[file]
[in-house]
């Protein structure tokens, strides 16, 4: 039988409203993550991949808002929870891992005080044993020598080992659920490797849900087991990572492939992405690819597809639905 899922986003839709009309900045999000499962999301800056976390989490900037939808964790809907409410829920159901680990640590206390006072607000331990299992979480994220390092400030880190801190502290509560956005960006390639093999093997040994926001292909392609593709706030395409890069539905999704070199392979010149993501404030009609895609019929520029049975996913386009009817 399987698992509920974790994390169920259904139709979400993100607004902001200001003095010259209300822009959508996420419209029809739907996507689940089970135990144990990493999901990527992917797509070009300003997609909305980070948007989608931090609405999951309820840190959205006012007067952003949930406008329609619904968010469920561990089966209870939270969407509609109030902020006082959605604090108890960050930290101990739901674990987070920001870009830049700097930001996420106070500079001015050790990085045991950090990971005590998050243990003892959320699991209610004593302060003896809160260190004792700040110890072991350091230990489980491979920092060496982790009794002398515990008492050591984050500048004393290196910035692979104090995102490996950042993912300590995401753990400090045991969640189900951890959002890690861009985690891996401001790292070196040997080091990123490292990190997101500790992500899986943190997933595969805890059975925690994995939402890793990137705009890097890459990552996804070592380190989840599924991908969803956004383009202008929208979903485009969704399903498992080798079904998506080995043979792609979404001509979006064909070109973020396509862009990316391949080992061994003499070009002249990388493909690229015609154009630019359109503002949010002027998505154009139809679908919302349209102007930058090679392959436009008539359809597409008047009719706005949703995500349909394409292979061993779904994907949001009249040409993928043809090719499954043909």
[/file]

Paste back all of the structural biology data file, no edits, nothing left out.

[in-house]
């Protein structure tokens, strides 16, 4: 039988409203993550991949808002929870891992005080044993020598080992659920490797849900087991990572492939992405690819597809639905 899922986003839709009309900045999000499962999301800056976390989490900037939808964790809907409410829920159901680990640590206390006072607000331990299992979480994220390092400030880190801190502290509560956005960006390639093999093997040994926001292909392609593709706030395409890069539905999704070199392979010149993501404030009609895609019929520029049975996913386009009817 399987698992509920974790994390169920259904139709979400993100607004902001200001003095010259209300822009959508996420419209029809739907996507689940089970135990144990990493999901990527992917797509070009300003997609909305980070948007989608931090609405999951309820840190959205006012007067952003949930406008329609619904968010469920561990089966209870939270969407509609109030902020006082959605604090108890960050930290101990739901674990987070920001870009830049700097930001996420106070500079001015050790990085045991950090990971005590998050243990003892959320699991209610004593302060003896809160260190004792700040110890072991350091230990489980491979920092060496982790009794002398515990008492050591984050500048004393290196910035692979104090995102490996950042993912300590995401753990400090045991969640189900951890959002890690861009985690891996401001790292070196040997080091990123490292990190997101500790992500899986943190997933595969805890059975925690994995939402890793990137705009890097890459990552996804070592380190989840599924991908969803956004383009202008929208979903485009969704399903498992080798079904998506080995043979792609979404001509979006064909070109973020396509862009990316391949080992061994003499070009002249990388493909690229015609154009630019359109503002949010002027998505154009139809679908919302349209102007930058090679392959436009008539359809597409008047009719706005949703995500349909394409292979061993779904994907949001009249040409993928043809090719499954043909």